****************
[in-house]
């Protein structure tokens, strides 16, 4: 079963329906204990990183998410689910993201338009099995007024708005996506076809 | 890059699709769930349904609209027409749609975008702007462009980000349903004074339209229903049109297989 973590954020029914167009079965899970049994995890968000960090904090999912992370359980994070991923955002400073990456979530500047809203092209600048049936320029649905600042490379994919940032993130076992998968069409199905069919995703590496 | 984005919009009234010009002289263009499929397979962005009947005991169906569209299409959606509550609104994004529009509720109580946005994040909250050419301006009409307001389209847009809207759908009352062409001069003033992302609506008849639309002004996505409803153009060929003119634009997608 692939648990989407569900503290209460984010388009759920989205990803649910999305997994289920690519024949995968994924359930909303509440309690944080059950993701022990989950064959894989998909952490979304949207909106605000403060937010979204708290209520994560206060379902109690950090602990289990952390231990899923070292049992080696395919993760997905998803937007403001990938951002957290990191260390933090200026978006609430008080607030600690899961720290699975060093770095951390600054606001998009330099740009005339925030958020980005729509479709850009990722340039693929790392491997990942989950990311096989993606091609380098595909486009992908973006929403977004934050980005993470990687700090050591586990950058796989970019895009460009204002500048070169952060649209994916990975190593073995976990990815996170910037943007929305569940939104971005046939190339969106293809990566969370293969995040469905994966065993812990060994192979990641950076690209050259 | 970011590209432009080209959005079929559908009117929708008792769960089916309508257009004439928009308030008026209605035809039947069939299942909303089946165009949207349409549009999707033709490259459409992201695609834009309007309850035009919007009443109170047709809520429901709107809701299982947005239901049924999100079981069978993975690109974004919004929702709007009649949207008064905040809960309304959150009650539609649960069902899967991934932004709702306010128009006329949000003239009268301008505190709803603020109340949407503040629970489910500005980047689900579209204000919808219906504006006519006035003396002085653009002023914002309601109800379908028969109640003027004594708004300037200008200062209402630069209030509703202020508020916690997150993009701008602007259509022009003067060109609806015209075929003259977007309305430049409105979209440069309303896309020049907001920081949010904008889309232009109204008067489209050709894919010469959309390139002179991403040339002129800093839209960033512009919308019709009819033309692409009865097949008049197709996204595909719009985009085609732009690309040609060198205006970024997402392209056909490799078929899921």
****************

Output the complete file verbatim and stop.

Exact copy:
[in-house]
């Protein structure tokens, strides 16, 4: 079963329906204990990183998410689910993201338009099995007024708005996506076809 | 890059699709769930349904609209027409749609975008702007462009980000349903004074339209229903049109297989 973590954020029914167009079965899970049994995890968000960090904090999912992370359980994070991923955002400073990456979530500047809203092209600048049936320029649905600042490379994919940032993130076992998968069409199905069919995703590496 | 984005919009009234010009002289263009499929397979962005009947005991169906569209299409959606509550609104994004529009509720109580946005994040909250050419301006009409307001389209847009809207759908009352062409001069003033992302609506008849639309002004996505409803153009060929003119634009997608 692939648990989407569900503290209460984010388009759920989205990803649910999305997994289920690519024949995968994924359930909303509440309690944080059950993701022990989950064959894989998909952490979304949207909106605000403060937010979204708290209520994560206060379902109690950090602990289990952390231990899923070292049992080696395919993760997905998803937007403001990938951002957290990191260390933090200026978006609430008080607030600690899961720290699975060093770095951390600054606001998009330099740009005339925030958020980005729509479709850009990722340039693929790392491997990942989950990311096989993606091609380098595909486009992908973006929403977004934050980005993470990687700090050591586990950058796989970019895009460009204002500048070169952060649209994916990975190593073995976990990815996170910037943007929305569940939104971005046939190339969106293809990566969370293969995040469905994966065993812990060994192979990641950076690209050259 | 970011590209432009080209959005079929559908009117929708008792769960089916309508257009004439928009308030008026209605035809039947069939299942909303089946165009949207349409549009999707033709490259459409992201695609834009309007309850035009919007009443109170047709809520429901709107809701299982947005239901049924999100079981069978993975690109974004919004929702709007009649949207008064905040809960309304959150009650539609649960069902899967991934932004709702306010128009006329949000003239009268301008505190709803603020109340949407503040629970489910500005980047689900579209204000919808219906504006006519006035003396002085653009002023914002309601109800379908028969109640003027004594708004300037200008200062209402630069209030509703202020508020916690997150993009701008602007259509022009003067060109609806015209075929003259977007309305430049409105979209440069309303896309020049907001920081949010904008889309232009109204008067489209050709894919010469959309390139002179991403040339002129800093839209960033512009919308019709009819033309692409009865097949008049197709996204595909719009985009085609732009690309040609060198205006970024997402392209056909490799078929899921």